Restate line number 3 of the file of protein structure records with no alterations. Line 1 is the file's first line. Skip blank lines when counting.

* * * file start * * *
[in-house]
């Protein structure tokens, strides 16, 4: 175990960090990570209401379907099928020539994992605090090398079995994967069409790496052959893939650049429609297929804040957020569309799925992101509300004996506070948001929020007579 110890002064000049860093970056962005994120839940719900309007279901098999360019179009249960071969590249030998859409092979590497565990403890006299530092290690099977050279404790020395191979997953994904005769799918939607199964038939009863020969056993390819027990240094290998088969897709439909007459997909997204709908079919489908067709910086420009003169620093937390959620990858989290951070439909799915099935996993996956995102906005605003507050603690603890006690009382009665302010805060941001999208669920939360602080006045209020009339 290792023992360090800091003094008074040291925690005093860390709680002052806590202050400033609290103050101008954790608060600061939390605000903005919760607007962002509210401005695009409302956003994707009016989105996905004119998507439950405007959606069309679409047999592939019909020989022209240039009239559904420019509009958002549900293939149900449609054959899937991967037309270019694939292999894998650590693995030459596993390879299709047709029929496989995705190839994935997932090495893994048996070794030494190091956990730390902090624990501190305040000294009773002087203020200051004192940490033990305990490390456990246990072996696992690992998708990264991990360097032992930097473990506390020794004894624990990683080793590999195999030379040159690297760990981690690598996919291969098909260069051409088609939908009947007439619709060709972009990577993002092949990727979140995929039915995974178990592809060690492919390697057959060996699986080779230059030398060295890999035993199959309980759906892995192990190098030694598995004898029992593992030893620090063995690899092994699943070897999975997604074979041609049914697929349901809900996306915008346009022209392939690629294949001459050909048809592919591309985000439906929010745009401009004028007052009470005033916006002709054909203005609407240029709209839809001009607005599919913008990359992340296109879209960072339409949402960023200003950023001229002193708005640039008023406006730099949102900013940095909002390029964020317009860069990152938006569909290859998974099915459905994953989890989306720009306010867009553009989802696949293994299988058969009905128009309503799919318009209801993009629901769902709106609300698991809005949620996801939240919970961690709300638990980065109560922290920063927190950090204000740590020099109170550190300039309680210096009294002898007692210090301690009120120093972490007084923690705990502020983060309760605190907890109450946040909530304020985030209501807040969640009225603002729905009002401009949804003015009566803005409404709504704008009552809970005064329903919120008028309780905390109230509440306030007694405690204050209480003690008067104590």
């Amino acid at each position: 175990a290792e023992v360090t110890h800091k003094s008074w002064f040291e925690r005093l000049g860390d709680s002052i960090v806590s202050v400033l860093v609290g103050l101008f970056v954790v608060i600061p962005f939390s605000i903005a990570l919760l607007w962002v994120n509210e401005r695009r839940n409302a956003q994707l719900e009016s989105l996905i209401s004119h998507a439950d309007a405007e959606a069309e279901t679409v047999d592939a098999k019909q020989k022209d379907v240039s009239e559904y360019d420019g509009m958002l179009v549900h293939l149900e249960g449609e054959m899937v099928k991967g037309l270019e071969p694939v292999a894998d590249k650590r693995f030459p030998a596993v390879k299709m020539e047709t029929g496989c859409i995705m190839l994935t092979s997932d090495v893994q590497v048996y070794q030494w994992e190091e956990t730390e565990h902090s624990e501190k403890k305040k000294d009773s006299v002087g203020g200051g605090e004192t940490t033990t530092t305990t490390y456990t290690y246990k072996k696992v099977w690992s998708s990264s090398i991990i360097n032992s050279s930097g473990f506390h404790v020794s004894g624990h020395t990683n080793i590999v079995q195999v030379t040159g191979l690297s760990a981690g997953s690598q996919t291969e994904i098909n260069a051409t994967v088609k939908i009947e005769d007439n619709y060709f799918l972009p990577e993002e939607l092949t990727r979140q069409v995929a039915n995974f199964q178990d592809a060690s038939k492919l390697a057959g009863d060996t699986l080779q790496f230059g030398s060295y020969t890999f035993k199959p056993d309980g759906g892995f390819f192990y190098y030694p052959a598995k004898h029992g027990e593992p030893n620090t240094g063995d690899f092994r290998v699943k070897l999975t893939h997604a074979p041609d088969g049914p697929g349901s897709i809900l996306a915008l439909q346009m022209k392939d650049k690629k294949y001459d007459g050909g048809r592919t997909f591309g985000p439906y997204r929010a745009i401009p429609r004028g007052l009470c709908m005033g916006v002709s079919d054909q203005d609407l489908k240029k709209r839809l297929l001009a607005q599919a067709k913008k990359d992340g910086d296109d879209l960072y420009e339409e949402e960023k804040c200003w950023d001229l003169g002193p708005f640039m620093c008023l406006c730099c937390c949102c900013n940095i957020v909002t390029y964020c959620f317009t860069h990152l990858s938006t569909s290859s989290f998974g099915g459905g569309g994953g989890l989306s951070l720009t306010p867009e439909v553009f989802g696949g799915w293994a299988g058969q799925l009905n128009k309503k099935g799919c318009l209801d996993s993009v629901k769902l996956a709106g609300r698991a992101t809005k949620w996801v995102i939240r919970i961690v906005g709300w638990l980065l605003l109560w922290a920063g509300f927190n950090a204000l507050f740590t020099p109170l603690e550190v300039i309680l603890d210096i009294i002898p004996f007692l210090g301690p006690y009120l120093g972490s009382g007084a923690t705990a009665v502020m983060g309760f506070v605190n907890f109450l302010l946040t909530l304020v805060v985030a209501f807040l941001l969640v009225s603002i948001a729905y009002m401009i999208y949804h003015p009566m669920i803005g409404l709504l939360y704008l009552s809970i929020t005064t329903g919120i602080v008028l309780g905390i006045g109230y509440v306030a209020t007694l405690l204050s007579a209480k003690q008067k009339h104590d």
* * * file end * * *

């Amino acid at each position: 175990a290792e023992v360090t110890h800091k003094s008074w002064f040291e925690r005093l000049g860390d709680s002052i960090v806590s202050v400033l860093v609290g103050l101008f970056v954790v608060i600061p962005f939390s605000i903005a990570l919760l607007w962002v994120n509210e401005r695009r839940n409302a956003q994707l719900e009016s989105l996905i209401s004119h998507a439950d309007a405007e959606a069309e279901t679409v047999d592939a098999k019909q020989k022209d379907v240039s009239e559904y360019d420019g509009m958002l179009v549900h293939l149900e249960g449609e054959m899937v099928k991967g037309l270019e071969p694939v292999a894998d590249k650590r693995f030459p030998a596993v390879k299709m020539e047709t029929g496989c859409i995705m190839l994935t092979s997932d090495v893994q590497v048996y070794q030494w994992e190091e956990t730390e565990h902090s624990e501190k403890k305040k000294d009773s006299v002087g203020g200051g605090e004192t940490t033990t530092t305990t490390y456990t290690y246990k072996k696992v099977w690992s998708s990264s090398i991990i360097n032992s050279s930097g473990f506390h404790v020794s004894g624990h020395t990683n080793i590999v079995q195999v030379t040159g191979l690297s760990a981690g997953s690598q996919t291969e994904i098909n260069a051409t994967v088609k939908i009947e005769d007439n619709y060709f799918l972009p990577e993002e939607l092949t990727r979140q069409v995929a039915n995974f199964q178990d592809a060690s038939k492919l390697a057959g009863d060996t699986l080779q790496f230059g030398s060295y020969t890999f035993k199959p056993d309980g759906g892995f390819f192990y190098y030694p052959a598995k004898h029992g027990e593992p030893n620090t240094g063995d690899f092994r290998v699943k070897l999975t893939h997604a074979p041609d088969g049914p697929g349901s897709i809900l996306a915008l439909q346009m022209k392939d650049k690629k294949y001459d007459g050909g048809r592919t997909f591309g985000p439906y997204r929010a745009i401009p429609r004028g007052l009470c709908m005033g916006v002709s079919d054909q203005d609407l489908k240029k709209r839809l297929l001009a607005q599919a067709k913008k990359d992340g910086d296109d879209l960072y420009e339409e949402e960023k804040c200003w950023d001229l003169g002193p708005f640039m620093c008023l406006c730099c937390c949102c900013n940095i957020v909002t390029y964020c959620f317009t860069h990152l990858s938006t569909s290859s989290f998974g099915g459905g569309g994953g989890l989306s951070l720009t306010p867009e439909v553009f989802g696949g799915w293994a299988g058969q799925l009905n128009k309503k099935g799919c318009l209801d996993s993009v629901k769902l996956a709106g609300r698991a992101t809005k949620w996801v995102i939240r919970i961690v906005g709300w638990l980065l605003l109560w922290a920063g509300f927190n950090a204000l507050f740590t020099p109170l603690e550190v300039i309680l603890d210096i009294i002898p004996f007692l210090g301690p006690y009120l120093g972490s009382g007084a923690t705990a009665v502020m983060g309760f506070v605190n907890f109450l302010l946040t909530l304020v805060v985030a209501f807040l941001l969640v009225s603002i948001a729905y009002m401009i999208y949804h003015p009566m669920i803005g409404l709504l939360y704008l009552s809970i929020t005064t329903g919120i602080v008028l309780g905390i006045g109230y509440v306030a209020t007694l405690l204050s007579a209480k003690q008067k009339h104590d």